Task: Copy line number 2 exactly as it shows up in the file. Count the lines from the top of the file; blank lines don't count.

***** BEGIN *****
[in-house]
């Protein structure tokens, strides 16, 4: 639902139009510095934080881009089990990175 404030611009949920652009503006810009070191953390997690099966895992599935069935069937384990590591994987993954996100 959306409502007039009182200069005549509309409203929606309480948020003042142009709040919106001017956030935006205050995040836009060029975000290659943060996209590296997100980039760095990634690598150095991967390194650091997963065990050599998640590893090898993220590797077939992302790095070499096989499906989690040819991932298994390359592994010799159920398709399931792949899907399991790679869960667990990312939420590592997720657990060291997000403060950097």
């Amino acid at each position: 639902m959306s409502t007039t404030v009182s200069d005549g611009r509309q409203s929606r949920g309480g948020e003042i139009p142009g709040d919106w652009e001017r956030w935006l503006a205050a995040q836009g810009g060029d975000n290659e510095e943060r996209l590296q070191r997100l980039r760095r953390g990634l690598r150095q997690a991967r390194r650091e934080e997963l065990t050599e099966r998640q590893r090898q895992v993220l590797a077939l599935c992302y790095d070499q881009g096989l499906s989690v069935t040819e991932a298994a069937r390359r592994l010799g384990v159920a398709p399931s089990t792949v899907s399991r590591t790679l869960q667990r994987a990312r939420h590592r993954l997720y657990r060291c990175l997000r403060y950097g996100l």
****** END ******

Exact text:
């Protein structure tokens, strides 16, 4: 639902139009510095934080881009089990990175 404030611009949920652009503006810009070191953390997690099966895992599935069935069937384990590591994987993954996100 959306409502007039009182200069005549509309409203929606309480948020003042142009709040919106001017956030935006205050995040836009060029975000290659943060996209590296997100980039760095990634690598150095991967390194650091997963065990050599998640590893090898993220590797077939992302790095070499096989499906989690040819991932298994390359592994010799159920398709399931792949899907399991790679869960667990990312939420590592997720657990060291997000403060950097």